- Tycho Celchu. He's a brilliant pilot but not superhuman. What makes him a Cape - well, there's an exchange in Wedge's Gamble that illustrates it.
Horn: "So, you don't even know, really, if you are an Imperial agent waiting to happen or not?"
Celchu: "I know I'm not. Being able to prove it is something else again."
Horn: "But being constantly under suspicion, that's got to wear on you. Why put up with it? How can you put up with it?"
Celchu: "I put up with it because I must. Enduring it is the only way I can be allowed to fight back against the Empire. If I were to walk away from the Rebellion, if I were to sit the war out, I would have surrendered to the fear of what Ysanne Isard might, might, have done to me. Without firing a shot she would have made me as dead as Alderaan, and I won't allow that. There's nothing in what I have to live with on a daily basis that isn't a thousand times easier than what I survived at the hands of the Empire. Until the Empire is dead, I can never truly be free because I'll always be under suspicion. Living with minor restrictions now means someday no one has to fear me."
- Wedge, his CO, probably qualifies too. One example: during the Borleias evacuation, the shuttle he's supposed to ride out is destroyed, so he grabs a damaged X-Wing from the vehicle bay. A freighter warns him of nearby Vong ground troops, so he goes and destroys them. Then, while escorting the transport up, they're jumped by a squadron (12, for those of you keeping score at home) of Vong fighters. Wedge proceeds to pull them off the freighter and annihilate the squad, losing his shields in the process. Another squadron catches up to the freighter in this time, and Wedge pulls them away too, despite knowing that there's no possible way he can win. ..except the Rogues showing up.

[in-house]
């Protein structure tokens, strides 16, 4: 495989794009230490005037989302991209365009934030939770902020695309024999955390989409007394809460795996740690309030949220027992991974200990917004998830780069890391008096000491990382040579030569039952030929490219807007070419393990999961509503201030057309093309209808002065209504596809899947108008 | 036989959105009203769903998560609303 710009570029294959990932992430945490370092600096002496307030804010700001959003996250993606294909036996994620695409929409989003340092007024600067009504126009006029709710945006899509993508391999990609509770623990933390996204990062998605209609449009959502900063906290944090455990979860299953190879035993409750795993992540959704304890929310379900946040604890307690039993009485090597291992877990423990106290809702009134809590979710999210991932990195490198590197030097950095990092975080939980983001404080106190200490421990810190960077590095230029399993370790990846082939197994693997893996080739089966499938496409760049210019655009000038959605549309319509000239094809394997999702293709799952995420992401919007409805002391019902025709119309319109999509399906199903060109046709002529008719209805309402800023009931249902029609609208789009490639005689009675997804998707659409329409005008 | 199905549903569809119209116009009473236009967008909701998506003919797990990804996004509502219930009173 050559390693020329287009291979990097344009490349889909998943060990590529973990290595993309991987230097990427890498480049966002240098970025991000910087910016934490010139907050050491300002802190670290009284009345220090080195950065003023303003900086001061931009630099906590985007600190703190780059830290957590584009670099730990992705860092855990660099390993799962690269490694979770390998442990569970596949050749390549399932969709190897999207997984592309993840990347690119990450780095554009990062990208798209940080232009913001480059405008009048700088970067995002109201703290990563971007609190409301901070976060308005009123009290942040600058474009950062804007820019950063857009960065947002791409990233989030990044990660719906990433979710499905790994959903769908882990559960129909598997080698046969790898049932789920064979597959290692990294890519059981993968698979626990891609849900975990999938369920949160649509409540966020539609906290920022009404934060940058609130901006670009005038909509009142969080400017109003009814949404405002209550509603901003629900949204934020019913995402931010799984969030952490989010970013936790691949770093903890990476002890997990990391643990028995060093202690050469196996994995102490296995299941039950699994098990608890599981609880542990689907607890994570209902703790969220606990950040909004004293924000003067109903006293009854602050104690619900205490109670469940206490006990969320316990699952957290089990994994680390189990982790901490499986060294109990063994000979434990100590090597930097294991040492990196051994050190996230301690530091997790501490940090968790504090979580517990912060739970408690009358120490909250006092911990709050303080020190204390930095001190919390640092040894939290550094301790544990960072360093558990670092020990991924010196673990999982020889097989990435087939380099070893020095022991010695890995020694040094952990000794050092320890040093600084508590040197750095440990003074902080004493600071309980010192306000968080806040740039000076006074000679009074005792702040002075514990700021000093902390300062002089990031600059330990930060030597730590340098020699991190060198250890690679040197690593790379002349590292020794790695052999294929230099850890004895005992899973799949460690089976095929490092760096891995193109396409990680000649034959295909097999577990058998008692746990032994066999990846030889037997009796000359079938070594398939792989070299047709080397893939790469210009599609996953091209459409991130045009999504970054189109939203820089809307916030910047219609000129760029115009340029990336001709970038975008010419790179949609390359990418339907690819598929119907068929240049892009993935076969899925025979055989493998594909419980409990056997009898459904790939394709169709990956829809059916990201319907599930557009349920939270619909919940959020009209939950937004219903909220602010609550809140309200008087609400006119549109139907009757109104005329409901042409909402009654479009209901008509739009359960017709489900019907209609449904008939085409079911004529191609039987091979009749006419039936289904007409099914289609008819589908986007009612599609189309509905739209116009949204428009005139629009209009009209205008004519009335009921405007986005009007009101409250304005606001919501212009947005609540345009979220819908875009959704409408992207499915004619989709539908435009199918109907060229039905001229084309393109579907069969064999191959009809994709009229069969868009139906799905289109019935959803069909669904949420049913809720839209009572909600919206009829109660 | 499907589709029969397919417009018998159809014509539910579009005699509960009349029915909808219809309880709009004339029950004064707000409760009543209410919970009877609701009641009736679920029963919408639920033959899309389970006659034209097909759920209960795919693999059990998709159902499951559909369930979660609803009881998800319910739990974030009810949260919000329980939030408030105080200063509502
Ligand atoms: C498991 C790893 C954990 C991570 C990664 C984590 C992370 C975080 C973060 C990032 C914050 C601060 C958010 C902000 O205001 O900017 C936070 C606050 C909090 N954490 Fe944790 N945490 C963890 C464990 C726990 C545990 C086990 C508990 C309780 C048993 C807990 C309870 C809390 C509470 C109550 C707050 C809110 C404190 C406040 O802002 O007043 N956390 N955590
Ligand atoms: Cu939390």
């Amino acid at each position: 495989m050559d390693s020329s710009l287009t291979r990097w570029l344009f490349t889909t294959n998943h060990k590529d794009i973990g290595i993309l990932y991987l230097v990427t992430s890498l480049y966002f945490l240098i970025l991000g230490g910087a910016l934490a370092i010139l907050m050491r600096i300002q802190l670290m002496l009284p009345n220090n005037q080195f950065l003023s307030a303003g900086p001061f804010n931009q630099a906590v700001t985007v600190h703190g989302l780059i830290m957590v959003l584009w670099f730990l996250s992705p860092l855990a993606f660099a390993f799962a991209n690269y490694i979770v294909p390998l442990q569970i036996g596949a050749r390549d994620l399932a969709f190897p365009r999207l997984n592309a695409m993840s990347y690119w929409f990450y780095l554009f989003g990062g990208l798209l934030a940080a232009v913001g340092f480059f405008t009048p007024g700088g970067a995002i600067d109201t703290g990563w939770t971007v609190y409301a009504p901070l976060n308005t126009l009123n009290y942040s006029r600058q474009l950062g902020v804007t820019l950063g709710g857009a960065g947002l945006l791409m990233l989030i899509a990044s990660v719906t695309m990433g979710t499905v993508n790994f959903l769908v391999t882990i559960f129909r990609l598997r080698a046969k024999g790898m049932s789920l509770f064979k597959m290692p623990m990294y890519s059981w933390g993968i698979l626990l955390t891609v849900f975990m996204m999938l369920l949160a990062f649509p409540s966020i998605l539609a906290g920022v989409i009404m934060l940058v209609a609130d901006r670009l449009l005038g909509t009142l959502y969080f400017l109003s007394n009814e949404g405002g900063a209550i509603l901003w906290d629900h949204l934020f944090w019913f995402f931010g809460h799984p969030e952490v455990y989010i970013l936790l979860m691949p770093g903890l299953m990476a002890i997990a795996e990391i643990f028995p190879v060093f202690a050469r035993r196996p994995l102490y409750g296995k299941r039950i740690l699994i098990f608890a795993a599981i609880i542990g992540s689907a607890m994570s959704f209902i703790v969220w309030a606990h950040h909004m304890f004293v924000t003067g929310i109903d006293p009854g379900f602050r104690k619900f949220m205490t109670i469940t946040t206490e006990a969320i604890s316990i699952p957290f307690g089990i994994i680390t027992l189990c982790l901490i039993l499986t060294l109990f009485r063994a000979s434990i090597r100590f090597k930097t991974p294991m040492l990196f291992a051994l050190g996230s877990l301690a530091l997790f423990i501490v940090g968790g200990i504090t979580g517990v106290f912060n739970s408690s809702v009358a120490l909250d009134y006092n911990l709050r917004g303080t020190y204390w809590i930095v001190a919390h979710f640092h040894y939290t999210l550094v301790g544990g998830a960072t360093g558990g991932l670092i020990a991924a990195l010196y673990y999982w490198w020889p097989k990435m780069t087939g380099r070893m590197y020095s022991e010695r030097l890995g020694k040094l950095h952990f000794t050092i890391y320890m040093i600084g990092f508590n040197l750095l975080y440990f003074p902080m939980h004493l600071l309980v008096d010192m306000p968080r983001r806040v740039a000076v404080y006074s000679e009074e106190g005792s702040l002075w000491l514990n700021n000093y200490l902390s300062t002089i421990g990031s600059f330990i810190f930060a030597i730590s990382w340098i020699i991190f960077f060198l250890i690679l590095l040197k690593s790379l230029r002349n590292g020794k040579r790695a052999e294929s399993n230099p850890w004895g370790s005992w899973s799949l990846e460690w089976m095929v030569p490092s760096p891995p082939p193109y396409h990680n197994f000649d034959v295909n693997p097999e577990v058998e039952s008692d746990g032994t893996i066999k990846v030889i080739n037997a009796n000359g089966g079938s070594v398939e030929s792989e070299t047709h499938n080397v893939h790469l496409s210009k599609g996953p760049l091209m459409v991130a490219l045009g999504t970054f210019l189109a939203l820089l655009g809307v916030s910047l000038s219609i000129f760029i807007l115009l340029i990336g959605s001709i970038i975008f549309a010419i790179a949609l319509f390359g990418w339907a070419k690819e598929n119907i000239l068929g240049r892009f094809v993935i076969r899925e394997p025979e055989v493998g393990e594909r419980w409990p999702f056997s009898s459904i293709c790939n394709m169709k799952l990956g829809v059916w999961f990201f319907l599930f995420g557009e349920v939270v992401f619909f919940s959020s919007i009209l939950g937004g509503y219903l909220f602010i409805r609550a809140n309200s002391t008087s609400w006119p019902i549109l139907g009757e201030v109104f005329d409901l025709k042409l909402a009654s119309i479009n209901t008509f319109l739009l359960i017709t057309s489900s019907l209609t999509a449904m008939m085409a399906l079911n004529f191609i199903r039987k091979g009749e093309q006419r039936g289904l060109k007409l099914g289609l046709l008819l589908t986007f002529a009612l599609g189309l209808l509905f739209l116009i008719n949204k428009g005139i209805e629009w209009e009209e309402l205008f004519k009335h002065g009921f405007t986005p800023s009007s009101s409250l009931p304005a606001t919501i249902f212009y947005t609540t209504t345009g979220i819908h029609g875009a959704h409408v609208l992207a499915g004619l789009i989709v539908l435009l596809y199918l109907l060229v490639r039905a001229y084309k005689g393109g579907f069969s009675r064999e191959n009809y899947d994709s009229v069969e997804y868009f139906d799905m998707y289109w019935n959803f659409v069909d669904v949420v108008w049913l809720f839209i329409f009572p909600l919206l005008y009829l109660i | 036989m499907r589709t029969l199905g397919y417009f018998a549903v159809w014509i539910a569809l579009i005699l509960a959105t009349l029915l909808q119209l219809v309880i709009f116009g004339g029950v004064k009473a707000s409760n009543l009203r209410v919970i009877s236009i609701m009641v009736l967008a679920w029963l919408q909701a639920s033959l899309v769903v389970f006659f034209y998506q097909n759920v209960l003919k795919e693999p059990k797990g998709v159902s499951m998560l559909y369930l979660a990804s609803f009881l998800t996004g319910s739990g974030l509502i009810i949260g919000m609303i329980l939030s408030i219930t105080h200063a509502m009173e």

Gavin Darklighter: "Blackmoon Eleven, what did you think you were doing going after an entire squadron?"
Wedge: "My job."
- Subverted viciously in Minister Faust's Journal of Dr. Brain. Omnipotent Man is a semi literate idiot, The Flying Squirrel is a racist, Iron Maiden is a self-loathing depressive etc.
- Played straight in the Nightside novels with Julian Advent, who could've been another Dr. Jekyll, but chose to drink a formula that brought his Good side to the fore instead.
- In Aaron Allston's Galatea in 2-D, Captain Steele, a full blown superhero. Roger drew him in order to have a really powerful ally but discovered it took too much to get him out of the painting. Uses him in the end, though whereupon Kevin kills him with an Evil Weapon. Roger reveals that he didn't bring him out, he brought Kevin into his painting.
- Gently subverted in Wearing the Cape. The more powerful and photogenic superheroes are major media celebrities, who often publicly play to the Golden Age Hero stereotype and have whole marketing campaigns and PR departments to back them up.
- Of course, Atlas did start out as, and remained, pretty much the closest thing they had to The Cape (trope). This was even lampshaded when Astra comments you could have put a big S on his chest and dared someone to claim it wasn't appropriate.